© Victoriano Danilo

What can be done to increase integrity and stamp out corruption in water

Lessons and recommendations

Corruption thrives where transparency, accountability and participation are weak and where public sector and financial management capacity are low. Is it both a cause and consequence of poor governance.

Water integrity is the strongest counterforce to corruption in the water sector and an essential aspect of improved water governance.

Water integrity implies honesty. It is based on the three pillars of Transparency, Accountability and Participation (TAP) and aims for equity and sustainability. It can be promoted and enhanced to address all the major risks of corruption in water.

 

Key lessons for anti-corruption and water integrity initiatives

As highlighted in Transparency International’s Global Corruption Report of 2008 focused on water, we should bear in mind that:

  1. Lesson 1: Preventing corruption in the water sector, just as cleaning up after it, is difficult and expensive
  2. Lessons 2: Understanding the local water context is essential to the success of reforms
  3. Lesson 3: Cleaning up water corruption should not be at odds with the needs of the poor
  4. Lesson 4: Pressure for water reform should be built from above and from below

Based on these lessons many tools and methodologies have been developed to increase integrity, fight corruption, reduce the risks for corruption in the water sector and as a consequence, improve effectiveness and performance of water sector developments.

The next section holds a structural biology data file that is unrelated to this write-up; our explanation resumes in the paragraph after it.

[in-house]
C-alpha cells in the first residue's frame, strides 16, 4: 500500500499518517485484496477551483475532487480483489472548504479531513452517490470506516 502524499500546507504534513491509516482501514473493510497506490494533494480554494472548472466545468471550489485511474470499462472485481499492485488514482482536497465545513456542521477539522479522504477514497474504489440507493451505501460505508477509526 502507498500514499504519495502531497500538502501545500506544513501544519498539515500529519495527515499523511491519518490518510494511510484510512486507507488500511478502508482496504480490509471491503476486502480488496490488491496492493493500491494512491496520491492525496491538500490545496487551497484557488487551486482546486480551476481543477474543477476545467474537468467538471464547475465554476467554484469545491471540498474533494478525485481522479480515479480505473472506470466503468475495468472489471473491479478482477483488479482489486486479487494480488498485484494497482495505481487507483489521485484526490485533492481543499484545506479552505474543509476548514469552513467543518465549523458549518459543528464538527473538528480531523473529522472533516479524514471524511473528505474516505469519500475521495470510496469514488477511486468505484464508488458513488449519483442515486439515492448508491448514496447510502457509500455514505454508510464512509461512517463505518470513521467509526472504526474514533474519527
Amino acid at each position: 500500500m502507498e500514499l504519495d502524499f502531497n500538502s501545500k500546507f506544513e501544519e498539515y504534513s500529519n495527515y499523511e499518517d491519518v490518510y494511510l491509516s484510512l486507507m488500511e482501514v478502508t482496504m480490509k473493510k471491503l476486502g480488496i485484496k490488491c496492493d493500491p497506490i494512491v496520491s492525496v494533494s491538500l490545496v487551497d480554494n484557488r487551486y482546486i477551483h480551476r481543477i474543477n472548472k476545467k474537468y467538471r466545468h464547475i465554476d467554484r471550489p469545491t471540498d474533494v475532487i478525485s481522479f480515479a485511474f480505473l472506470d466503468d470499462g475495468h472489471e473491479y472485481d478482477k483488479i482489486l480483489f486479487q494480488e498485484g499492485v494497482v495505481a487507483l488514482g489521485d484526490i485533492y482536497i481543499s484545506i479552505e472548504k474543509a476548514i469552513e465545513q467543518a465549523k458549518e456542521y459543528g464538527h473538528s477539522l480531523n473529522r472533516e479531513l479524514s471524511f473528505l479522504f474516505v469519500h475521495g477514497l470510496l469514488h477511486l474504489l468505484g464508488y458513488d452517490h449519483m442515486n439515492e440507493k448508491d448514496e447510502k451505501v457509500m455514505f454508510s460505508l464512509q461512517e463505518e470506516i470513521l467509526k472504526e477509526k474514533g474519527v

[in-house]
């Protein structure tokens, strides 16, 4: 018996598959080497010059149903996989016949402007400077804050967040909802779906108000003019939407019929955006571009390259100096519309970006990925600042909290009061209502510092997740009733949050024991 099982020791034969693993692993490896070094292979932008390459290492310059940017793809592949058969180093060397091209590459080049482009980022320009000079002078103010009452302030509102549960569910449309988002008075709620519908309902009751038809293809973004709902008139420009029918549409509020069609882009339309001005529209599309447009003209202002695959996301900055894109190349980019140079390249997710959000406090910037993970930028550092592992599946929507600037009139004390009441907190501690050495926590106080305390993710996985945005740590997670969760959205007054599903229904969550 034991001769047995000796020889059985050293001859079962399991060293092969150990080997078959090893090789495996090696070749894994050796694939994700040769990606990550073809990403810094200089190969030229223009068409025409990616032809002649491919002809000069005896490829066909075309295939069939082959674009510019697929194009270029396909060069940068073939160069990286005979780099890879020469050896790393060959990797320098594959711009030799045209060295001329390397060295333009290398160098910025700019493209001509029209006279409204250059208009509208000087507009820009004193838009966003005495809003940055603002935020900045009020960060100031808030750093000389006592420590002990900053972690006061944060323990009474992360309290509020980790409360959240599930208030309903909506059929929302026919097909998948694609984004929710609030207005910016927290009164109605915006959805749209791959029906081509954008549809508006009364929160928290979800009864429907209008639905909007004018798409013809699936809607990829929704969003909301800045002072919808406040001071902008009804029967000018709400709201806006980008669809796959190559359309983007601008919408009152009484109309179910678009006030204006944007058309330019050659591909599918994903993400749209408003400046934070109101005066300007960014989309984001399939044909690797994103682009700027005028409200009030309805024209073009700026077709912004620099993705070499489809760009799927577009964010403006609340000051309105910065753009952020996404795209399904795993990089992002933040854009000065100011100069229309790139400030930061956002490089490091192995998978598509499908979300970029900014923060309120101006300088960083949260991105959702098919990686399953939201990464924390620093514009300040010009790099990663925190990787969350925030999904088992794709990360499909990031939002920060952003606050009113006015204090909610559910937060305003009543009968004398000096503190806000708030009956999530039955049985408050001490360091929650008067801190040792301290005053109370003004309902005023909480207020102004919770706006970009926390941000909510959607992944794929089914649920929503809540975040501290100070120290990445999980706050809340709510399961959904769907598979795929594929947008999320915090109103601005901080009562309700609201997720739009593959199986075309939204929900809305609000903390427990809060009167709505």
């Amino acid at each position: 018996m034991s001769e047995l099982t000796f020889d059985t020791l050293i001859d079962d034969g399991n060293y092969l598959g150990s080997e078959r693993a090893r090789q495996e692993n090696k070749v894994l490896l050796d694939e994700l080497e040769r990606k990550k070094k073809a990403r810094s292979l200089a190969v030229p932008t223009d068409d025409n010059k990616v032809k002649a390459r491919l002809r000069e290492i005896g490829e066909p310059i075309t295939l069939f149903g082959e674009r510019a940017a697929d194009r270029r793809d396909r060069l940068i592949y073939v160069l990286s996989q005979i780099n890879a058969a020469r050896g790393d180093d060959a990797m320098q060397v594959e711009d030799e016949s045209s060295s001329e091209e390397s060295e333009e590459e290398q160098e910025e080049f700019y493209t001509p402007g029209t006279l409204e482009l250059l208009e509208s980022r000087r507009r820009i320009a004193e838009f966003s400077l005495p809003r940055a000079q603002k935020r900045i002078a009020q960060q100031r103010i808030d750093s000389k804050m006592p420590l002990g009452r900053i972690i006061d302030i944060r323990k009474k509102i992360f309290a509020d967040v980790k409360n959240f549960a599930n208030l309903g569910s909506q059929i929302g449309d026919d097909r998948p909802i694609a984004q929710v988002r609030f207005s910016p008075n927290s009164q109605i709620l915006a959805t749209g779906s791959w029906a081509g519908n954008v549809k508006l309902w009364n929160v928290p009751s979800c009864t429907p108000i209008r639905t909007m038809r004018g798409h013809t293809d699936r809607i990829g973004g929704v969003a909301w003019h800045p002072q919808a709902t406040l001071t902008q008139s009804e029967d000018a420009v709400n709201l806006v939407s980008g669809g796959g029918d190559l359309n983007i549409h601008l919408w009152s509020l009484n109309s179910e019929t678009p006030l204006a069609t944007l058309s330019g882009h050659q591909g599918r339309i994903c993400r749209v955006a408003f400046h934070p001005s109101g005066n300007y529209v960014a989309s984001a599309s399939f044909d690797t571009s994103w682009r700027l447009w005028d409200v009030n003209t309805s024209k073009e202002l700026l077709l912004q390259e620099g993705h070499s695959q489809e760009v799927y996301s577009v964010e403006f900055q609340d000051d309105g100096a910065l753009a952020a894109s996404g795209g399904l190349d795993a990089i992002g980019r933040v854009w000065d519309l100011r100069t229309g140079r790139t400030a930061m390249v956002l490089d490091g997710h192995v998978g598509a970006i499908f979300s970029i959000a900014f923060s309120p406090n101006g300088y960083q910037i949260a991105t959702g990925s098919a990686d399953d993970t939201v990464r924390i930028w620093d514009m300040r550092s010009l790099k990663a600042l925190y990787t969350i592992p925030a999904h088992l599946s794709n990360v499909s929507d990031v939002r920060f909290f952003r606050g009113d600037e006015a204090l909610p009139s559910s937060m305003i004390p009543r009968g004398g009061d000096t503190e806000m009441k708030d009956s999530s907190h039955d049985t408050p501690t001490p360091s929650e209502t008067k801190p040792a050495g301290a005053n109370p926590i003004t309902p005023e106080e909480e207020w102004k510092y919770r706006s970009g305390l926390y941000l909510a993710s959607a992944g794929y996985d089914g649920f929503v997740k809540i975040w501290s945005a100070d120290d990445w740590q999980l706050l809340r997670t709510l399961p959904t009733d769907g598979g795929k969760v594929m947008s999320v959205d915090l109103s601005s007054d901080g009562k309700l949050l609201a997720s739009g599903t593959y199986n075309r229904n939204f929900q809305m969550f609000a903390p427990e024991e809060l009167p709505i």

Steps to enhanced integrity

The first step to increasing integrity starts with you. As a stakeholder of the water sector, show your commitment to working with integrity by signing the Water Integrity Network Code of Conduct here.

  1. Initiatives to fight corruption then depend on a pointed and relevant assessment of the risks and priorities for water integrity in specific contexts. Find out more about integrity and governance assessment frameworks and methodologies here.
  2. Strengthened regulatory oversight of water management and use is an important step in increasing integrity and can reduce the risk of regulatory capture and informal practice.
  3. Tools also exist to ensure fair competition and accountable implementation of contracts, for example by improving budgeting, procurement and monitoring processes.
  4. Transparency and participation are essential ingredients of any initiative to enhance integrity in the water sector. Social accountability tools, communication and capacity building can play a key role in supporting these pillars.

To learn how these tools have been used and adapted to specific contexts and water sub-sectors worldwide, see our cases and good practices.